In this essay, I discuss the concept of “the demographic window” and compare economists’ perspectives on sub-Saharan Africa to that of political demographers. I also identify 4 groups of countries in sub-Saharan Africa that have very different schedules for reaching the demographic window (and thus reaching the World Bank’s upper middle income category and other development milestones). For the entire essay, posted in the Woodrow Wilson Center’s New Security Beat, see this page.
Download this New Security Beat essay on Sub-Saharan Africa’s Demographic Window .
WHITE PAPER: Assessing Political Demography’s Potential Application to Foreign Policy, Defense, and Intelligence Analyses
Authors: Richard Cincotta, Jack A. Goldstone and Jennifer Dabbs Sciubba
This white paper describes ongoing progress in political demography and its contributions to foreign affairs analysis, defense planning, and intelligence analysis. Political demography—“the study of the size, composition, and distribution of the population in relation to both government and politics” (Weiner and Teitelbaum, 2001)—has accumulated a substantial body of descriptive and predictive theory over the past 50 years. Although slow and discontinuous during much of that history, the field has more recently begun to coalesce, as evidenced by a spike in publication of works in the field and the creation of the Political Demography & Geography Section of the International Studies Association.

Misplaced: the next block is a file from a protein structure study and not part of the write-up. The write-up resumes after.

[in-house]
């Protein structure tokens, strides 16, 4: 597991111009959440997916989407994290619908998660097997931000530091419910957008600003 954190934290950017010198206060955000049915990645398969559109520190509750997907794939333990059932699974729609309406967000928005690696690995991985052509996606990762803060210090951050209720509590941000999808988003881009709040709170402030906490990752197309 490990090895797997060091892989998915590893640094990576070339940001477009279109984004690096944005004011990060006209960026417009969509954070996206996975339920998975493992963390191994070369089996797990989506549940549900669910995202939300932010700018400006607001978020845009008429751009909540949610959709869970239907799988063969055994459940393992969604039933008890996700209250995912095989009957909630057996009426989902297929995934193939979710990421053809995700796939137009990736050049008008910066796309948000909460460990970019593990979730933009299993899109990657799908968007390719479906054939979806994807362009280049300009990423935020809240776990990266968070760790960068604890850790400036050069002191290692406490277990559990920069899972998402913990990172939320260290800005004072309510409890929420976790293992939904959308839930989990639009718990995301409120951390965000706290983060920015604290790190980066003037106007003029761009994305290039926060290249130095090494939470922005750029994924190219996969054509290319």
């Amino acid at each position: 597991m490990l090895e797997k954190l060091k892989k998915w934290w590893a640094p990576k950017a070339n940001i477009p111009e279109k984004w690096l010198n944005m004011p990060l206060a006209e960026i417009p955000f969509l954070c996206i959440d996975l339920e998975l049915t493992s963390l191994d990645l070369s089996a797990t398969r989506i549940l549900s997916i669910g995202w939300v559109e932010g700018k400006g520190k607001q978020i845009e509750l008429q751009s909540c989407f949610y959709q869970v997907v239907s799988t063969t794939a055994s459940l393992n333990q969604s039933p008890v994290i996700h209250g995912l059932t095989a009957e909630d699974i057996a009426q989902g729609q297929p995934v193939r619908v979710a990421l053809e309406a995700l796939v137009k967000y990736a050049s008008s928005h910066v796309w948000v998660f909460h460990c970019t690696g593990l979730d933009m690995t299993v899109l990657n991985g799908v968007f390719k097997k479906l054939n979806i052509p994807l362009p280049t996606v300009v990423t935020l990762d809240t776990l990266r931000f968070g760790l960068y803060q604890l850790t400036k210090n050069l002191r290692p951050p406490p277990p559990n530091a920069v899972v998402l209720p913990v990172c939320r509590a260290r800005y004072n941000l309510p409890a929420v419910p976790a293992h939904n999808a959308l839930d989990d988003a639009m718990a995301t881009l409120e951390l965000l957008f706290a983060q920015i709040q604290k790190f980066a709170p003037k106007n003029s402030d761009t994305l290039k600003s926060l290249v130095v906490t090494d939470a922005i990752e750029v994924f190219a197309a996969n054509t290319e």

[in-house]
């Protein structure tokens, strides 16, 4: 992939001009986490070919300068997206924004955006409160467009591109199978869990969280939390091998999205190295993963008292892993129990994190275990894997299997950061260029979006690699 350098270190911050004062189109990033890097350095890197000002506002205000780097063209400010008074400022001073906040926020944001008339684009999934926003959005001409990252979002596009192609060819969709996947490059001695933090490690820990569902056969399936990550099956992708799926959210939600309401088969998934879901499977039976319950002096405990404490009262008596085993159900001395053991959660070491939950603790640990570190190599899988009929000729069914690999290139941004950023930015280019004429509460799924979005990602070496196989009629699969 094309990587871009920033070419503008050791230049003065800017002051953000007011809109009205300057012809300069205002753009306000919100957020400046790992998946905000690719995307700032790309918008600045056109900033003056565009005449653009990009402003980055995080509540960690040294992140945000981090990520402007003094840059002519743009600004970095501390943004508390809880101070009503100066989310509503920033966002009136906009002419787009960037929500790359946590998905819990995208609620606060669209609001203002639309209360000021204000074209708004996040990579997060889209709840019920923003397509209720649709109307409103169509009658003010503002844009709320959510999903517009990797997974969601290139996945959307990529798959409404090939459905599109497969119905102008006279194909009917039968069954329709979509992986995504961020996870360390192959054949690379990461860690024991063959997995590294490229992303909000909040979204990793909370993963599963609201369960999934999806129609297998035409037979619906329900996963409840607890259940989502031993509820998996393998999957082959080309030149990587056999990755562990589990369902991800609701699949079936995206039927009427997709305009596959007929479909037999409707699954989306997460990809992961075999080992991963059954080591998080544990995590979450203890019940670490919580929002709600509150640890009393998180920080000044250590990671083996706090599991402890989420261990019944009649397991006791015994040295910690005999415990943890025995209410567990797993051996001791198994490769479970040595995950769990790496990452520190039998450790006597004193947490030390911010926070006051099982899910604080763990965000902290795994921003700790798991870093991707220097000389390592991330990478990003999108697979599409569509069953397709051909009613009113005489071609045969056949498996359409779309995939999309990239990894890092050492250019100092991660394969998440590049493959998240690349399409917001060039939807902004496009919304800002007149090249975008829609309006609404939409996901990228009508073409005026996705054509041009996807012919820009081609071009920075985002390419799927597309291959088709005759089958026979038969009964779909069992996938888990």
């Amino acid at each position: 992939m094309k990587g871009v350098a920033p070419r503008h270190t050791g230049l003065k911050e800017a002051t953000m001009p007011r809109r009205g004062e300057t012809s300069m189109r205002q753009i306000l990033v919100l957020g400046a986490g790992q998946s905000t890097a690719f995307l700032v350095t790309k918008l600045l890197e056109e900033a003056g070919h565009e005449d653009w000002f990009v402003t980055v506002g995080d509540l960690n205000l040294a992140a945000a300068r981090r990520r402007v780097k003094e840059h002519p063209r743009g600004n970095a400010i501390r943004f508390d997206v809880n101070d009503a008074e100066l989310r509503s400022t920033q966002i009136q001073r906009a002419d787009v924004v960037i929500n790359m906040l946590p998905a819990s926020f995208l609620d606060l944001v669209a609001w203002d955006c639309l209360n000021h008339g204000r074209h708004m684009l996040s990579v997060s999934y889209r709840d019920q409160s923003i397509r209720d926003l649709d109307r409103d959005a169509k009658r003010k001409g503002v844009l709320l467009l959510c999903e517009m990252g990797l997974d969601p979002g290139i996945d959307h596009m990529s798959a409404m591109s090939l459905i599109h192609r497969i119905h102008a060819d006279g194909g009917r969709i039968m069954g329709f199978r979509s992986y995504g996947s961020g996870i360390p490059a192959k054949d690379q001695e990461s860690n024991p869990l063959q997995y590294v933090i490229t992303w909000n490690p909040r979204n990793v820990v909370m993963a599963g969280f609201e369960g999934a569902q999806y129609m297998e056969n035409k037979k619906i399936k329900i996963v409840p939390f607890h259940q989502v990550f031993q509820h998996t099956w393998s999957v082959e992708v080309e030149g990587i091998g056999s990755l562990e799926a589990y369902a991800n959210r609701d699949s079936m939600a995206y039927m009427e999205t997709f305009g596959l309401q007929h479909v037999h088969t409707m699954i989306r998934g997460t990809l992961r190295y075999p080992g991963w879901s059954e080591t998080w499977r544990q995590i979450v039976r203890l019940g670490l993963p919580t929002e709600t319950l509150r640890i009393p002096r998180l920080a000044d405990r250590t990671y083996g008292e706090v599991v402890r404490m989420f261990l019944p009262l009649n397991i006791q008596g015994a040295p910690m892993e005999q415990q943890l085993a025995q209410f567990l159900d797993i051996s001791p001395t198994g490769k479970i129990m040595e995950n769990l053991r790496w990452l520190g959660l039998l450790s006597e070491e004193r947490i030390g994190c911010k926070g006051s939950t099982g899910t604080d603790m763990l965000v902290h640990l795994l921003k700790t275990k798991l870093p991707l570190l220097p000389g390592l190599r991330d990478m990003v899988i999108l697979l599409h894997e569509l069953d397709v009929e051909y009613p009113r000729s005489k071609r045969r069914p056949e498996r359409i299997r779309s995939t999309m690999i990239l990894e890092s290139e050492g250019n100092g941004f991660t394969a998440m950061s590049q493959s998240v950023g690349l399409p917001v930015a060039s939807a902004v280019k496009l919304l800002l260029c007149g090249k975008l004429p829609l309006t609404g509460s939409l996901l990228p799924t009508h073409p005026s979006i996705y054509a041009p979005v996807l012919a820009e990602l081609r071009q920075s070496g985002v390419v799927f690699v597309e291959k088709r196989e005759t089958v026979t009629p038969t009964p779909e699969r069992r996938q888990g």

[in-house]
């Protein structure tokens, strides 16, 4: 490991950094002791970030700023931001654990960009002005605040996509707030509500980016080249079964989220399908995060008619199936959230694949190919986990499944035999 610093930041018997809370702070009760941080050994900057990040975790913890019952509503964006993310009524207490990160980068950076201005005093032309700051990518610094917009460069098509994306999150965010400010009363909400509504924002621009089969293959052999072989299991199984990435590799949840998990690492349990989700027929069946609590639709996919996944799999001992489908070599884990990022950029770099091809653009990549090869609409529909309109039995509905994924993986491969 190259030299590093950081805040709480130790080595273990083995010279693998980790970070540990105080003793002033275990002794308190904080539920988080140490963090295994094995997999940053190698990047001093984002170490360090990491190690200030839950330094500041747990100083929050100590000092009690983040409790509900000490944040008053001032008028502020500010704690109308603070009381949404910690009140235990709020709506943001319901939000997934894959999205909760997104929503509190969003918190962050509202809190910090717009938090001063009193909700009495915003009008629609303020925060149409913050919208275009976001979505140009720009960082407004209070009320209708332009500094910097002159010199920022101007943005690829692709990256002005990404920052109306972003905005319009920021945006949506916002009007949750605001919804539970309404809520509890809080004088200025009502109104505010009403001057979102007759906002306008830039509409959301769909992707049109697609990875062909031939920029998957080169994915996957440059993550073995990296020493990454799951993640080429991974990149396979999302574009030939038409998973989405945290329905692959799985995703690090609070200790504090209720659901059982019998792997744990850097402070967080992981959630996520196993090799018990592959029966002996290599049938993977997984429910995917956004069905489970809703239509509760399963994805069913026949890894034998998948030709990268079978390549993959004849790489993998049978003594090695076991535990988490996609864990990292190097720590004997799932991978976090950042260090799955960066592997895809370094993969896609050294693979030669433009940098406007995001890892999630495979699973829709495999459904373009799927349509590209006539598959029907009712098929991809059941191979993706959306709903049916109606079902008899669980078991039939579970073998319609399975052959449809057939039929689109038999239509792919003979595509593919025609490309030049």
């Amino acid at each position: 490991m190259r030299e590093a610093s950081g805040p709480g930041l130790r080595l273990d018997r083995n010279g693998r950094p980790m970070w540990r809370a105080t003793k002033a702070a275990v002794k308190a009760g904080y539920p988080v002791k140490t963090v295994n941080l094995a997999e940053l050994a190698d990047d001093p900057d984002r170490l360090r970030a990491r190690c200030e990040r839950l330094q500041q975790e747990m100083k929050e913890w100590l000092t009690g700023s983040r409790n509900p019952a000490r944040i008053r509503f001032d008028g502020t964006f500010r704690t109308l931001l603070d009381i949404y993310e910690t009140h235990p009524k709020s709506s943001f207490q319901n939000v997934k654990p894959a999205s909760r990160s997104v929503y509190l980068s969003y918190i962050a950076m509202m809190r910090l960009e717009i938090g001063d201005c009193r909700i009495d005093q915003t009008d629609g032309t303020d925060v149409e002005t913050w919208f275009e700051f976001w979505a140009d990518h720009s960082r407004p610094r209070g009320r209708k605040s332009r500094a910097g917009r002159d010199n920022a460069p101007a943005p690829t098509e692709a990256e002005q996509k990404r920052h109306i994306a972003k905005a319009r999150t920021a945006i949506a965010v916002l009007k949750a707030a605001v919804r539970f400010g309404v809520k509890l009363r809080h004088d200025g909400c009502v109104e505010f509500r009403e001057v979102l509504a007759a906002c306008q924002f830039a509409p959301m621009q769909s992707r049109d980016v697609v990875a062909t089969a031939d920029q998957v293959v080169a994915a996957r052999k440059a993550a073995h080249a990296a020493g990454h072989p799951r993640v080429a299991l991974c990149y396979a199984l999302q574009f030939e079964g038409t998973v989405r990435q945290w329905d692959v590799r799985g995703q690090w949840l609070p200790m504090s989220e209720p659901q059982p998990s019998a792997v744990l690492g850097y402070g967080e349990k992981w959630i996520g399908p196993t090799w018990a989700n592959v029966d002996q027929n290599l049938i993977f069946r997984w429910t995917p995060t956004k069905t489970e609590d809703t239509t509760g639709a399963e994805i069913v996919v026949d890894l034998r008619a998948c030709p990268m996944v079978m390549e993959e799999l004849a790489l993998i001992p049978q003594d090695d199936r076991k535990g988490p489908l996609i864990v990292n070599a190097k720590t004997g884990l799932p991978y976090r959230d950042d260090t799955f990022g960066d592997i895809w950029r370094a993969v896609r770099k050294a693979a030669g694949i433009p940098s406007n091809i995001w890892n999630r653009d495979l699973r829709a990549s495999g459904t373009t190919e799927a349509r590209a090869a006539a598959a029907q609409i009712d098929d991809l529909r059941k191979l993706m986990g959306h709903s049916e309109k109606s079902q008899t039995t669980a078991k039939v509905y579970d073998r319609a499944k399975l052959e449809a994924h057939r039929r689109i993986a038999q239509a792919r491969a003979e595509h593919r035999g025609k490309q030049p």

To continue, download full paper
To visit the National Academies’ Social and Behavioral Sciences Decadal Survey on National Security web page, click here.